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Compulite's Vector consoles join forces all the way to the Million as "Who Wants to Be a Millionaire" returns to the screen

We have been waiting for this moment for 13 years and here it is finally happening. The TV show that conquered the country more than a decade ago is back in its latest and most modern version.

The game, which first came up in the UK in 1998, and is common in many countries, including Israel in 2007-1999, has now returned abroad as well.

Its format is simple. It is a trivia game of 15 increasingly difficult questions and the amount earned on a correct answer is growing (up to the long-awaited million), with one contestant facing a facilitator. Each question has four optional answers.

The contestant has three lifebuoys:

  • 50/50: the game's computer eliminates two wrong answers from the current question, leaving behind the correct answer and one incorrect answer.
  • Phone a Friend: the contestant is connected with a friend over a phone line and is given 30 seconds to read the question and answers and solicit assistance. The time begins as soon as the contestant starts reading the question.
  • Ask the Audience: the audience takes voting pads attached to their seats and votes for the answer that they believe is correct. The computer tallies the results and displays them as percentages to the contestant.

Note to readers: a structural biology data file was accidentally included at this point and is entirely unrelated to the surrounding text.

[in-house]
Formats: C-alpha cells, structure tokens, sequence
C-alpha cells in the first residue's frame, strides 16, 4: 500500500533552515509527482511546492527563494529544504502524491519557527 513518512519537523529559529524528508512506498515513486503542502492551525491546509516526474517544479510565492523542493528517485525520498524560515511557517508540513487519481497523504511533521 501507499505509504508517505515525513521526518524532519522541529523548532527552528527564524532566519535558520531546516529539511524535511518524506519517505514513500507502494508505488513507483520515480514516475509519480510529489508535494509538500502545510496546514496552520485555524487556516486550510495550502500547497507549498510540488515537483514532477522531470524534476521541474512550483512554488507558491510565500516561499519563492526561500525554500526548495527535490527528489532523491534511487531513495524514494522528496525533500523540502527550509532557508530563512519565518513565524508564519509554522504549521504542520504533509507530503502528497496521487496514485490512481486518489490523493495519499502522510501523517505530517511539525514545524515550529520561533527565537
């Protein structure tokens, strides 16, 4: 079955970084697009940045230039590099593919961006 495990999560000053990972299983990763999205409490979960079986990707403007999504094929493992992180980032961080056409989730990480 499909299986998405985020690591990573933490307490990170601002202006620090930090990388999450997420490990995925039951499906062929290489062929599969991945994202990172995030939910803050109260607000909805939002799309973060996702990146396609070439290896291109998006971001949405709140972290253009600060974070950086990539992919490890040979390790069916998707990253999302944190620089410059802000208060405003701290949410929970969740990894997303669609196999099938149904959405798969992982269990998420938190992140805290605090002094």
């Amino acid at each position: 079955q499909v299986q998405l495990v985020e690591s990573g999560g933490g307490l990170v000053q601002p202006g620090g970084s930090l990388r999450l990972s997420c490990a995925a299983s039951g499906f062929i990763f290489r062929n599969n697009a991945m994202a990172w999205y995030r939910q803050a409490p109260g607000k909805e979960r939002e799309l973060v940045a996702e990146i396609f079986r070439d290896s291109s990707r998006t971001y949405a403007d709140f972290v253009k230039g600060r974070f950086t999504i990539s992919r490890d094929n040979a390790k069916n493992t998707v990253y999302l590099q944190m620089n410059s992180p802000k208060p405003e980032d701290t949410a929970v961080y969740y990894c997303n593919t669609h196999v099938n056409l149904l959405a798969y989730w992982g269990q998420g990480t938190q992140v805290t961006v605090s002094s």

The success of the show was so phenomenal that it was at the center of the book and later the film "The Riddle Boy from Mumbai," which won eight Oscars.

20 years after the last time he'd done so, lighting designer Ofer Jacobi was asked by producers "July August Production" to light up the show again.

The lighting equipment professionally set up by Compulite's distributor in Israel, the rental company “Danor Theatre and Studio Systems”, and the lighting show was designed by Ofer Jacobi.

Lighting programmer Ronen Ben Harosh did the programming and 3D visualization.


To control the lighting equipment for this show, the lighting team used Compulite's Vector Blue and Compulite Vector Ultra Violet, connected in session for backup and to give Jacobi control of the white lights combined with his moving lights.


Programming challenges included getting the best lighting looks and effects every time, which was "not difficult" with the array of choices offered by the fixtures.

The Compulite Vectors also received MIDI triggers from the show's game computer to trigger cues and other playback functions.

Additionally, the Compulite Vectors were responsible to send Art-Net data to a media server , who listened and triggered the SMD pixels in the set.


The Controlled materials include:

  • 28 X Channels
  • 87 X Moving lights including:
    • 22 x Robin MegaPointe
    • 23 x Robin Spiider
    • 42 x LEDBeam 150
  • 28 X LED panels containing 18 sub-fixtures each
  • Some LED fixtures
  • 4 X Eports 41
  • Total of more than 150 fixtures and more than 10 universes 


Photo Credits: Ofer Amram, Avi Moscovitz